I have put together this blog as a supplement to my main website, www.thismia.com, which is devoted to native plants of the Northeastern United States. This first entry is about my observations of ants dispersing seeds in a deciduous forests of the northeastern U.S. This was part of a pilot study that was eventually designed to measure the frequency of ant dispersal of Trillium seeds in post-agricultural forests.
There is a large, lipid-rich structure called an elaiosome attached to the seeds of Trillium spp. which serves to attract ants (when ants disperse plant seeds this is known as myrmecochory). This structure also attracts ground beetles, slugs, and sometimes yellow jackets. In the case of beetles and slugs, the elaiosome tends to be consumed in place and the seeds do not get dispersed. Also, after the elaiosome is consumed ants will no longer gather the seeds. It is likely that seeds which have the elaiosome removed will germinate close to the parent plant, and this has been confirmed by seed exclosure experiments using seed of Erythronium americanum (Wein and Pickett 1989). Ants disperse nearly one-third of herbaceous woodland angiosperm seeds (Beattie and Culver 1981), and therefore short-distance dispersal that could expand local plant populations may be limited by ant activity. Ants have been shown to disperse the seeds of myrmecochorous species (e.g., Trillium grandiflorum (Michx.) Salisb.) only < 2.4 m away from parent plants in a single year. Occasional long-distence dispersal by yellow jackets may be important for the eventual recolonization of Trillium and other ant-dispersed plant species in secondary forests. Most of the time yellow jackets do not disperse Trillium seed much further than ants do, but can occasionally disperse seeds more than 20 meters from the parent plant (Zettler and Spira 2001).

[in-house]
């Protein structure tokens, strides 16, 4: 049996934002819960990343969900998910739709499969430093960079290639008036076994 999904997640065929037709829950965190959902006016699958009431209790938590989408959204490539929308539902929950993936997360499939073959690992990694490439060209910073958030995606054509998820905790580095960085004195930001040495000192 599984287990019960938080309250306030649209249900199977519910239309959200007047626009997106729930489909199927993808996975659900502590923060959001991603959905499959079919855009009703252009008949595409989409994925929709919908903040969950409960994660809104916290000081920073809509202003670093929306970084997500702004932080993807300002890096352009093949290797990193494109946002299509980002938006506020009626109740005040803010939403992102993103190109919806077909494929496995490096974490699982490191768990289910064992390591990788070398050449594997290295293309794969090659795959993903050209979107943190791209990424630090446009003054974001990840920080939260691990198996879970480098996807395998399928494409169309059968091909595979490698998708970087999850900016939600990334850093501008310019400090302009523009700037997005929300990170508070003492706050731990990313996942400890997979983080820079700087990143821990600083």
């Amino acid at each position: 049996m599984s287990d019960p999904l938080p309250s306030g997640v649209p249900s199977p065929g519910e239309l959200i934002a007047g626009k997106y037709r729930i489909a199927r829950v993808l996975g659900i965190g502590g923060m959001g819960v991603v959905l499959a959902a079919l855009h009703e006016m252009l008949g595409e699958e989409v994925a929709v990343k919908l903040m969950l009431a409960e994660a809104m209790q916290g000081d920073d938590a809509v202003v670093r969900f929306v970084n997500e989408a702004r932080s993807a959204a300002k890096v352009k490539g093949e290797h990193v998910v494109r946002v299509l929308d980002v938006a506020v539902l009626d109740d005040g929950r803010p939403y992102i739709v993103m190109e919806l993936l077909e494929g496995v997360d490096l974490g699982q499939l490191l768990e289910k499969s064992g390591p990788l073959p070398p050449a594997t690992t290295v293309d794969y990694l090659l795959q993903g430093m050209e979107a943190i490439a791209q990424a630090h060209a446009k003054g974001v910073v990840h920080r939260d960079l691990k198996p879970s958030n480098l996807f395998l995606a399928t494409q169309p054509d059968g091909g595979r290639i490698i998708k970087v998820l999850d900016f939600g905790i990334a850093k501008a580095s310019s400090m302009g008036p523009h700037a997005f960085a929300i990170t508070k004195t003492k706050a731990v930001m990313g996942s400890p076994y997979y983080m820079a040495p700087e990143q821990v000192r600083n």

The image is of ants dispersing Trillium erectum seeds that were placed on a rock in a forest in central NY. A previous seed sowing experiment conducted in Denmark had reported an absence of ants within secondary forests (Petersen and Philipp 2001). I was ultimately urged to remove this study from my thesis but I was able to demonstrate that ant activity was quite high in secondary forests in central NY, and possibly higher than ant activity in primary forests in the region.
Petersen, P.M. and M. Philipp. 2001. Implantation of forest plants in a wood on former arable land: a ten year experiment. Flora 196:286-91.
Wein, G.R. and S.T.A. Pickett. 1989. Dispersal, establishment, and survivorship of a cohort of Erythronium americanum. Bulletin of the Torrey Botanical Club 116:240-246.
Zettler, J.A. and T.P. Spira. 2001. Yellow jackets (Vespula spp.) disperse Trillium (spp.) seeds in eastern North America. American Midland Naturalist 146:444-446.